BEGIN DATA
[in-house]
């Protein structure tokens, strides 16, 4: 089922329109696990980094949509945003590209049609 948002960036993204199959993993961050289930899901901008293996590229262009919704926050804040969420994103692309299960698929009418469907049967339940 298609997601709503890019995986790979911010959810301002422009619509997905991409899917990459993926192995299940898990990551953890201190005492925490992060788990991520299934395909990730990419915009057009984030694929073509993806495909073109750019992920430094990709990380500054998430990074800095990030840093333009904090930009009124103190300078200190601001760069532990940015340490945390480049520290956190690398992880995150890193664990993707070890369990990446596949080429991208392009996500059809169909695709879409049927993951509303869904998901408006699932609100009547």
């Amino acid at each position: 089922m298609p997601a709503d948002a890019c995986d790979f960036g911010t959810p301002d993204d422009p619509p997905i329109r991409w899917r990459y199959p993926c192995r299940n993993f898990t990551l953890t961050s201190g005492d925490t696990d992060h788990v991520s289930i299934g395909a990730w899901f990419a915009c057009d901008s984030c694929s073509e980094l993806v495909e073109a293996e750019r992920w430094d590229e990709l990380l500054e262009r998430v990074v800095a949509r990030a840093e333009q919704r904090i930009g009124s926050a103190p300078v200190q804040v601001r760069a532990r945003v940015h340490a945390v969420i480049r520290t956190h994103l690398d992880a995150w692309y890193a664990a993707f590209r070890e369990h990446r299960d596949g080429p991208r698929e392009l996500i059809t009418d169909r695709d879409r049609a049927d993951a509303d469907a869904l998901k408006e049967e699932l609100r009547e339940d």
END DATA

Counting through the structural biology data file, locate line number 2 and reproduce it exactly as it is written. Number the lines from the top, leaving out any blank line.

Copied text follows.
């Protein structure tokens, strides 16, 4: 089922329109696990980094949509945003590209049609 948002960036993204199959993993961050289930899901901008293996590229262009919704926050804040969420994103692309299960698929009418469907049967339940 298609997601709503890019995986790979911010959810301002422009619509997905991409899917990459993926192995299940898990990551953890201190005492925490992060788990991520299934395909990730990419915009057009984030694929073509993806495909073109750019992920430094990709990380500054998430990074800095990030840093333009904090930009009124103190300078200190601001760069532990940015340490945390480049520290956190690398992880995150890193664990993707070890369990990446596949080429991208392009996500059809169909695709879409049927993951509303869904998901408006699932609100009547």